by Robert B. Parker
The Jesse Stone Series
Paradise, Massachusetts, police chief Jesse Stone returns, tracking the path of a pair of thrill killers.
Investigating a serial killer in an affluent suburban town is difficult, and dangerous, and with the added pressures from the town selectmen and the media, the heat is turned up on Jesse. He's spending too much time with the bottle-and with his ex-wifeneither of which helps him, or the case. And the harder these outside forces push against him, the more Jesse retreats into himself, convinced-despite all the oddsthat it's up to him alone to stop the killing.
As tough, clear-eyed, and sardonic as Jesse Stone himself, this is the Grand Master working at the peak of his powers.
"Small-town police chief Jesse Stone...comes into his own big-time...A star is born."
Kirkus Reviews (starred review)
"A book as good as top-drawer Spenser...Told in third-person prose that's a model of economy, with sharp action sequences, deep yet unobtrusive character exploration...this is prime Parker, testament to why he was named a Grand Master at the 2002 Edgar Awards."
Publishers Weekly (starred review)
"Parker's most rewardingly complicated shamus might be Jesse Stone, an LAPD burnout who now toils as police chief in the not-so-idyllic small town of Paradise, Mass...Adeptly switching between scenes of Stone's professional and personal lives, Parker illuminates the dark-cornered minds of sociopaths and alchoholics. And as always, he renders the action in prose as clear and potent as a fine vodka."
"If Spenser is the invincible knight, the timeless hero of American detective fiction, then Jesse Stone...is the flawed hero of the moment, a man whose deficiencies define his humanity...you want to cheer."
The New York Times Book Review
"This is the fourth book in Parker's "Jesse Stone" series, and it is the best...Like Spenser, Parker's most famous creation, Jesse is known for his clever repartee, but his personality is darker and more troubled."
Library Journal (starred review)
"Parker is in roaring form...Jesse resists oppressors because he is full of compassion for victims. He knows from inside what it's like to be a victim; he's learning that his principal oppressor is himself."
"Parker adroitly manages to keep the suspense quotient high in this tale...The body count in Stone Cold is higher than in most of Parker's other mysteries, but then so are the therapeutic breakthroughs."
Washington Post (Book World)
"Like every master, Robert B. Parker keeps several heroes in his stable."
Los Angeles Times Book Review
"Parker...is the real deal."
The Sacramento Bee
"A fun read."
The Tampa Tribune
"The story moves like a speeding bullet. Parker doesn't waste a word."
"A snappy page turner."
The Times Union (Albany)
"Stark prose and plenty of action is what this novel is all about."
Harriet Klausner, Harriet's Book Reviews (online posting)
Buy the book
paperback | Putnam | 2003 | ISBN: 9780399150876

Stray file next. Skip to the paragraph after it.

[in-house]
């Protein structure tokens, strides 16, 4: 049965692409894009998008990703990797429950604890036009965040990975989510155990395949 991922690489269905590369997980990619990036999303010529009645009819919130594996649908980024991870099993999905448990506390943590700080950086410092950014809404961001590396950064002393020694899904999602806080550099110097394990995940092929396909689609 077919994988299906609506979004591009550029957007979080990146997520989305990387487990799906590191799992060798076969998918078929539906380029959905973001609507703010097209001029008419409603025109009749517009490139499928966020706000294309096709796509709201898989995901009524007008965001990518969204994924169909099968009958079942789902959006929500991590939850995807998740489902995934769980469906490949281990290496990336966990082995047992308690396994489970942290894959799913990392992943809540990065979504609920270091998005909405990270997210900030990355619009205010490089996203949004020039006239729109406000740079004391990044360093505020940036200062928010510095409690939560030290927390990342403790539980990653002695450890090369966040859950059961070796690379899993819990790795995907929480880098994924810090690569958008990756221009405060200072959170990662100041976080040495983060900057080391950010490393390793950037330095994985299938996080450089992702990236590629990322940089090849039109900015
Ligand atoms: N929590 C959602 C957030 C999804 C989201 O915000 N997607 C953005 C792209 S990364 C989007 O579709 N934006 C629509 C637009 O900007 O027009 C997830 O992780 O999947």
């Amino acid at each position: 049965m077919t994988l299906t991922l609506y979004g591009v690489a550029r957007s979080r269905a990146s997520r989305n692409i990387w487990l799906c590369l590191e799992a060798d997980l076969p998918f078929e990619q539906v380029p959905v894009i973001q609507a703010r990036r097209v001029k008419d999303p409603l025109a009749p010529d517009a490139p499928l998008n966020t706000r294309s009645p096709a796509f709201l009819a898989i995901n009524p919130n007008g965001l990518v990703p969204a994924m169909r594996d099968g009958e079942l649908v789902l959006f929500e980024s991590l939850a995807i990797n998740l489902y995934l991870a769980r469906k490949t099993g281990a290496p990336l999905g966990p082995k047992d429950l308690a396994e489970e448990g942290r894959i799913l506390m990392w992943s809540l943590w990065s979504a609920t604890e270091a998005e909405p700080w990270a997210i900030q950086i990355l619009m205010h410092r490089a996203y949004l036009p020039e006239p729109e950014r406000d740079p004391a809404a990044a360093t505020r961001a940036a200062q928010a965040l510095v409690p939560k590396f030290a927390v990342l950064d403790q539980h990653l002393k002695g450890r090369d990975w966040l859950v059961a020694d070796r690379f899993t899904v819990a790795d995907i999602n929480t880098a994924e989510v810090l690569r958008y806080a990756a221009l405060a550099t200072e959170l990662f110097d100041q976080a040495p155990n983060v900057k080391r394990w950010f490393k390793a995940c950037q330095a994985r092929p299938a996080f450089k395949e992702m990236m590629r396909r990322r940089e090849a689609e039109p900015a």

After the murder, they made love in front of a video camera. When it was over, her mouth was bruised. He had long scratches across his back. They lay side by side on their backs, gasping for breath.
"Jesus!" he said, his voice hoarse.
"Yes," she whispered.
She moved into the compass of his left arm and rested her head against his chest. They lay silently for a while, not moving, waiting for oxygen.
"I love you," he said.
"I love you too," she said.
He put his face down against the top of her head where it lay on his chest. Her hair smelled of verbena. In time their breathing settled.
"Let's play the video," she whispered.
"Let's," he said.
The camera stood beside the bed on a tripod. He got up, took the tape from it, put it in the VCR, got back into bed, and picked up the remote from the night table. She moved back into the circle of his arm, her head back on his chest.
"Show time," he said, and clicked the remote.
"My God," she said. "Look at me."
"I love how you're looking right into the camera," he said.
They watched quietly for a little while.
"Whoa," she said. "What are you doing to me there?"
"Nothing you don't like," he said.
When the tape was over he rewound it.
"You want to watch again?" he said.
She was drawing tiny circles on his chest with her left forefinger.
He started the tape again.
"You know what I loved," she said. "I loved the range of expression on his face."
"Yes," he said, "that was great. First it's like, what the hell is this?"
"And then like, are you serious?"
"And then, omigod!"
"That's the best," she said. "The way he looked when he knew we were going to kill him. I've never seen a look like that."
"Yes," he said. "That was pretty good."
"I wish we could have made it last longer," she said.
"My bad," she said. "I got so excited. I shot too soon."
"I've been known to do that," he said.
"Well, aren't you Mr. Dirty Mouth," she said.
They both laughed.
"We'll get better at it," he said.
She was now rubbing the slow circles on his chest with her full palm, looking at the videotape.
"Ohhh," she said. "Look at me! Look at me!"
He laughed softly. She moved her hand down his stomach.
"What's happening here?" she said.
He laughed again.
"Ohh," she said. "Good news."
She turned her body hard against him and put her face up.
"Be careful," she murmured. "My mouth is sore."
They made love again while the image of their previous lovemaking moved unseen on the television screen, and the sounds of that mingled with the sounds they were making now.